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University of Cambridge Conservation Research Institute

Promoting collaborative research on biodiversity conservation and its impacts

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New Conservation Evidence projects launched

The Conservation Evidence Project has launched two new flagship projects, Evidence Champions and Non-English Language Evidence Gathering. Evidence Champions are organisations that have made a commitment to work with the project to integrate scientific evidence into their decision making. The Non-English Evidence Gathering Project is an ambitious effort to collect conservation science in multiple languages, with collaborators from all over the world.

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Are universities ready for a new kind of science?

Is the knowledge and scholarship that universities produce relevant to the problems the world faces? In a new essay co-authored with an international group of researchers, Dr Bhaskar Vira of the University of Cambridge Conservation Research Institute (UCCRI) and the Department of Geography argues that in order for science to best serve society and the planet, universities and researchers need to adjust their focus and take responsibility for institutional innovation in five key areas.

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Dr Hannah Mumby is awarded a Fulbright Scholarship

Dr Hannah Mumby, a Research Fellow at the UCCRI, has received a Fulbright Scholar Award to enable her to research at Colorado State University on one of the most well-regarded and impactful scholarship programmes in the world. Hannah has been selected to conduct research on male African elephant sociality under different levels of poaching impact.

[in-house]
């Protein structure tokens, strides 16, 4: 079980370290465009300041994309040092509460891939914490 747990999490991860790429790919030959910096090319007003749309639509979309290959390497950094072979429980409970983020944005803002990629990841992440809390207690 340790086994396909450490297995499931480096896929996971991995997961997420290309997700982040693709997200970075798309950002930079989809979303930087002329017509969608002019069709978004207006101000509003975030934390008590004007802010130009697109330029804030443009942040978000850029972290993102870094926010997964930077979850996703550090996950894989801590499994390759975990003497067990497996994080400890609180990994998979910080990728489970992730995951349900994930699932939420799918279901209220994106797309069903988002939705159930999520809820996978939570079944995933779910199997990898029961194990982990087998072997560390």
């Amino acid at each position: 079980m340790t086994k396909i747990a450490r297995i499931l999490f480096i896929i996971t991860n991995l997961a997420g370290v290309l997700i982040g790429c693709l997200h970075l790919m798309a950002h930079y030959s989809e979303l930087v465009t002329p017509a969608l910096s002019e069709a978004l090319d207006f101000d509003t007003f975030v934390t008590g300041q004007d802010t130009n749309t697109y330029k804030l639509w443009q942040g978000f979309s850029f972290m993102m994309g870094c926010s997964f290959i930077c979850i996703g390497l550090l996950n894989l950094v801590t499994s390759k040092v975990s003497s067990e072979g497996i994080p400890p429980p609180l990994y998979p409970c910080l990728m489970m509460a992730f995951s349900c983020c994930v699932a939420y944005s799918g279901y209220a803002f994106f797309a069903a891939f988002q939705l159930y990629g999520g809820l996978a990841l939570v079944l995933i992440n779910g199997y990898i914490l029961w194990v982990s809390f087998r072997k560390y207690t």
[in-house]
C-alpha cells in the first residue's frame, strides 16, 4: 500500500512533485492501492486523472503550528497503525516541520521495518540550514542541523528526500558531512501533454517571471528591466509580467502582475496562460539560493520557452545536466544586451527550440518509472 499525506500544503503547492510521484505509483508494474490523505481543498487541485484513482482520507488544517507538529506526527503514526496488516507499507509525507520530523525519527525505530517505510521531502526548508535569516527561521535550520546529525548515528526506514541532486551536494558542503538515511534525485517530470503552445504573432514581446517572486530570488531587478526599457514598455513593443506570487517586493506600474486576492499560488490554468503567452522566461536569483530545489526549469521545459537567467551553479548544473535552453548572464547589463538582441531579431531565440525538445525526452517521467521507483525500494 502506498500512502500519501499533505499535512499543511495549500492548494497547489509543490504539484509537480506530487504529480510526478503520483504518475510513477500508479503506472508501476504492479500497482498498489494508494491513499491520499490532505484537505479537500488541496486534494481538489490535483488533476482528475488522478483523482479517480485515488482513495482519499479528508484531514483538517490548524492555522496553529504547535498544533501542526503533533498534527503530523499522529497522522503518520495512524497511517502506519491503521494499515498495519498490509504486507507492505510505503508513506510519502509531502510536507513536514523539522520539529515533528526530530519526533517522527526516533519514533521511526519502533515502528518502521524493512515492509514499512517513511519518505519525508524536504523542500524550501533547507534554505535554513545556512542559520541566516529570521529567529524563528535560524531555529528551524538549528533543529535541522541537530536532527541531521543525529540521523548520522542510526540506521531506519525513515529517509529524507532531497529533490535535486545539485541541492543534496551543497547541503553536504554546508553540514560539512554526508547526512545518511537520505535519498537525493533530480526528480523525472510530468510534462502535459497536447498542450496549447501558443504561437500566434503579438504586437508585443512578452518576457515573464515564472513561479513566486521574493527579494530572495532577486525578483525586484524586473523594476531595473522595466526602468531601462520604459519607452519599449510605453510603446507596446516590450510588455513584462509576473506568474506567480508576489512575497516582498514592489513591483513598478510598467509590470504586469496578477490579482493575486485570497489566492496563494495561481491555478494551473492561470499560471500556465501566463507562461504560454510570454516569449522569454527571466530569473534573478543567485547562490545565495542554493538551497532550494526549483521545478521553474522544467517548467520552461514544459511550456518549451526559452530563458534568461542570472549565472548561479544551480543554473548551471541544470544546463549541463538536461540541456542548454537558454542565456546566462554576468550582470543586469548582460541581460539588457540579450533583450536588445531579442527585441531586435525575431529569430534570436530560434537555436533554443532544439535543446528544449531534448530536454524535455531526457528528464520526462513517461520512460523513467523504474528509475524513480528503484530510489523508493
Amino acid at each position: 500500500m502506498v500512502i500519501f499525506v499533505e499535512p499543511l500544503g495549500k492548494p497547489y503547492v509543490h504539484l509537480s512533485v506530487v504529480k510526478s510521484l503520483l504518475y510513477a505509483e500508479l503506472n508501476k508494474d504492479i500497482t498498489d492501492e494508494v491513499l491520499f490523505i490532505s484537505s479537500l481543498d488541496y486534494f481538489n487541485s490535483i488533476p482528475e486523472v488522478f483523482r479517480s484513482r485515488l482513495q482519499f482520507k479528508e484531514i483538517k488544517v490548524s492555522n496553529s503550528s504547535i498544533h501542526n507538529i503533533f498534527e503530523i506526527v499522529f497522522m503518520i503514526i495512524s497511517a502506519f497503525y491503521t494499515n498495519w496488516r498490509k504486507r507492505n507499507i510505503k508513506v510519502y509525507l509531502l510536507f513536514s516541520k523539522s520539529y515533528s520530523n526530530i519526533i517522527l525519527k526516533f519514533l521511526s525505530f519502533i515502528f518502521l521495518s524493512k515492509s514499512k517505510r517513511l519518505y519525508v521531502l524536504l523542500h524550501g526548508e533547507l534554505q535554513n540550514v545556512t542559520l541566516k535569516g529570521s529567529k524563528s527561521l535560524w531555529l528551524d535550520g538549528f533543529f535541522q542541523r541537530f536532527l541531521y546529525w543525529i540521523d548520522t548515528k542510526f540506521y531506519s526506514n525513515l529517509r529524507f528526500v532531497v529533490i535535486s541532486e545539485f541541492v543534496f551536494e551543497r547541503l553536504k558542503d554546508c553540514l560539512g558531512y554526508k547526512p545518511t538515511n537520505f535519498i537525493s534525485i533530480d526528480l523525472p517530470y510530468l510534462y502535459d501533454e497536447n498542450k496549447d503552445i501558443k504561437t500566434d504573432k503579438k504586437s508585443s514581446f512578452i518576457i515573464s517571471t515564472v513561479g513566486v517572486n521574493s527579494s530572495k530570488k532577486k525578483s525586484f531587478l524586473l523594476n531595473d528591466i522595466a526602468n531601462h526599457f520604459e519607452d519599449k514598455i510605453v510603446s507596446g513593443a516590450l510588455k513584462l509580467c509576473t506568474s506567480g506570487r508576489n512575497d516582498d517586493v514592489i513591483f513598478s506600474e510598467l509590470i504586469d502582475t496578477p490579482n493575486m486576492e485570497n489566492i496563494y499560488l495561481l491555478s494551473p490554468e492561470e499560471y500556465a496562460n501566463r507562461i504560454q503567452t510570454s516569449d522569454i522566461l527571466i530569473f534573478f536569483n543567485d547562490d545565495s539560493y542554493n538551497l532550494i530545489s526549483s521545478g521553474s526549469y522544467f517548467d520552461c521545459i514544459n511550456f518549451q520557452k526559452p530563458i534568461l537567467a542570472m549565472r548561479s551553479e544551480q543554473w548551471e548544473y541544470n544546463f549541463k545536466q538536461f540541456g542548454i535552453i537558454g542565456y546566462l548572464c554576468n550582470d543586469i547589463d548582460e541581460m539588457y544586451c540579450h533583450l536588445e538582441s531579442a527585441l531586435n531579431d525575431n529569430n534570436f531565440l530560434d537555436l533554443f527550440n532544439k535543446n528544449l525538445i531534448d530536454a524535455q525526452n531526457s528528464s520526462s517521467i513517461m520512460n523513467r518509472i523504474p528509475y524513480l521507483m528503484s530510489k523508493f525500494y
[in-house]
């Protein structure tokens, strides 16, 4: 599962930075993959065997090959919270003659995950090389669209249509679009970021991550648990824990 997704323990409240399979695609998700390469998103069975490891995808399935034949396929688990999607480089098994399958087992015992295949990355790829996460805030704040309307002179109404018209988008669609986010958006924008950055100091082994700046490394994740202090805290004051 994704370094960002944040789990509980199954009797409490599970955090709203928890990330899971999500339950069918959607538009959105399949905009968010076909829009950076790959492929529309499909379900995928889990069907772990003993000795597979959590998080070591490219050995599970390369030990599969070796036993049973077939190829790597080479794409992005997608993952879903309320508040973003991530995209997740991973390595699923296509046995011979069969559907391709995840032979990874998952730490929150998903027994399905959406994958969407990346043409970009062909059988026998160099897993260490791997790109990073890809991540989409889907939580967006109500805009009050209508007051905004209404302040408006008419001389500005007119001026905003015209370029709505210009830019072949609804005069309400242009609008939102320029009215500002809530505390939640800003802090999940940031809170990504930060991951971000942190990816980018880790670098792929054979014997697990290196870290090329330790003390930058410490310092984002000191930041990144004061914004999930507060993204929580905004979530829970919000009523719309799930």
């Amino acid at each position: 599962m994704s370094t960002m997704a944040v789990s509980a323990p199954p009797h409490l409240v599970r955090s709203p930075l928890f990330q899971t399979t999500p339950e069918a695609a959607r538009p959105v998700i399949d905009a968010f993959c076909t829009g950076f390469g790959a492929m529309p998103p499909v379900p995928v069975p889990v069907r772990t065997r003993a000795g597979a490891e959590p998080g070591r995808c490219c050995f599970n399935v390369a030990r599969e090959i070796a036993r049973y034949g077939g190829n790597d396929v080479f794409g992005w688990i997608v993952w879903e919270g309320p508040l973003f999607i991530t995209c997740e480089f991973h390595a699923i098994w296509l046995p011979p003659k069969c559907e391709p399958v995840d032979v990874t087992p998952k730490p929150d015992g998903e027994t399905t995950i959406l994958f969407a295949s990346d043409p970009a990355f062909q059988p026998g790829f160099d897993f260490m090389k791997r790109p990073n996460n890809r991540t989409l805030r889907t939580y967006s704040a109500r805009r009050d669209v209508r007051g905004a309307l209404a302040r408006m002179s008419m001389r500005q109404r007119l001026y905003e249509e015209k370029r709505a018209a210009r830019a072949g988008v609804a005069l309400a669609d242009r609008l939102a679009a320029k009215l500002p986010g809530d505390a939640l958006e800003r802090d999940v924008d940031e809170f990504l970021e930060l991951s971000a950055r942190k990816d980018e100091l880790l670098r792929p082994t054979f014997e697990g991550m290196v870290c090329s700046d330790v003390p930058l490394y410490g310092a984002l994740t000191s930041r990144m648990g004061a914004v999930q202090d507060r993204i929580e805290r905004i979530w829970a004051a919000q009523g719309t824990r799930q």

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UCCRI New Funding Calls Web Page

UCCRI has a new funding page showing the latest calls available in the UK and the EU. This is a continuously updated page and you can find all information by clicking on any one of the calls that interests you.

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Making conservation decision-support tools more user-friendly

A recent, joint-funded workshop by UCCRI and the Luc Hoffmann Institute, highlighted ways developers can make decision-support tools more user-friendly. These tools (typically apps or computer programs) help policy makers and practitioners make choices based on scientific evidence by providing simple processes that draw relevant information from data sets. The workshop found that developers can encourage people to use these tools by making them simple to use, engaging users in design and testing, and making business plans to keep tools going.

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